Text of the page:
Second Amendment victory in the offing

A little noticed amendment to the "consumer friendly" credit card reform act passed by the Senate and heading for approval in the House will give a victory to gun right activists they never could have gotten under George Bush.

In recent years, national parks have become havens for crriminals, pot growers, and just plain crazies. Republicans, with some help from Blue Dog Democrats, added a measure to the credit card bill that would allow citizens to conceal and carry guns on national park lands in order to protect themselves.

Carl Hulse of the New York Times has the details:

Mr. Coburn and his allies in both parties say the provision is less about guns than it is states' rights. Under the proposal, people who are otherwise authorized under state law to have firearms would be entitled to have them in national parks and wildlife refuges unless a state law prohibited it. Currently, firearms must be unloaded and secured on those national lands, creating what backers of the bill say is a situation where someone passing through a park with a firearm can be charged with a violation.

"I don't like guns necessarily," Mr. Coburn said. "What I want is those constitutional rights to be protected."

Mr. Coburn has been trying for the past two years to get the measure through Congress. The Bush administration, in its final months, had pushed through a rule change that would have allowed the guns, but in March a federal judge blocked the change. The Obama administration chose not to appeal the decision while a review of potential impacts was made.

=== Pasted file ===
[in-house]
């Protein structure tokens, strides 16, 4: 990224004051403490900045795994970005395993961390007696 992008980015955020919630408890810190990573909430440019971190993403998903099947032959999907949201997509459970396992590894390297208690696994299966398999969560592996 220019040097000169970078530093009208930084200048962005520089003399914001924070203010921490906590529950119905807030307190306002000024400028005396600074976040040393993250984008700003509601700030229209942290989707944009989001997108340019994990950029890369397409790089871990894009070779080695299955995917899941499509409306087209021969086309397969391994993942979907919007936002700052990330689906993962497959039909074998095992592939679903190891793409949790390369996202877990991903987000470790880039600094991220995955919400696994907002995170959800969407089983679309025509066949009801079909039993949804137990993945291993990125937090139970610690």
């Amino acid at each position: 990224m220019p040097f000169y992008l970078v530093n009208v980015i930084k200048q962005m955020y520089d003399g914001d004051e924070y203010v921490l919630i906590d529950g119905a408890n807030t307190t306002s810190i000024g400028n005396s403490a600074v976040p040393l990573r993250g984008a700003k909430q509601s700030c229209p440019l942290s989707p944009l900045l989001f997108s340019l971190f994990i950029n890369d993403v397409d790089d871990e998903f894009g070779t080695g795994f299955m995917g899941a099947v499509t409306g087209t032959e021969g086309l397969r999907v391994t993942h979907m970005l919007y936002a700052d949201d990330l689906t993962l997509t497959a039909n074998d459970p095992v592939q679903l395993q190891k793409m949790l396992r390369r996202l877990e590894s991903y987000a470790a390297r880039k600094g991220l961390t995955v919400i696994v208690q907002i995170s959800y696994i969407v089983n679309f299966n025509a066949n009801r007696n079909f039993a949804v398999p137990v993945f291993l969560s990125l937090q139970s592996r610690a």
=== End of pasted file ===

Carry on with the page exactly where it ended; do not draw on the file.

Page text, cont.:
The House will vote on the measure today where it faces a very good chance of passing.

This shows that Republicans, despite being badly outnumbered, can stand up for principle and win a victory for an important constitutional right.
A little noticed amendment to the "consumer friendly" credit card reform act passed by the Senate and heading for approval in the House will give a victory to gun right activists they never could have gotten under George Bush.

In recent years, national parks have become havens for crriminals, pot growers, and just plain crazies. Republicans, with some help from Blue Dog Democrats, added a measure to the credit card bill that would allow citizens to conceal and carry guns on national park lands in order to protect themselves.

Carl Hulse of the New York Times has the details:

Mr. Coburn and his allies in both parties say the provision is less about guns than it is states' rights. Under the proposal, people who are otherwise authorized under state law to have firearms would be entitled to have them in national parks and wildlife refuges unless a state law prohibited it. Currently, firearms must be unloaded and secured on those national lands, creating what backers of the bill say is a situation where someone passing through a park with a firearm can be charged with a violation.

"I don't like guns necessarily," Mr. Coburn said. "What I want is those constitutional rights to be protected."

Mr. Coburn has been trying for the past two years to get the measure through Congress. The Bush administration, in its final months, had pushed through a rule change that would have allowed the guns, but in March a federal judge blocked the change. The Obama administration chose not to appeal the decision while a review of potential impacts was made.

The House will vote on the measure today where it faces a very good chance of passing.

This shows that Republicans, despite being badly outnumbered, can stand up for principle and win a victory for an important constitutional right.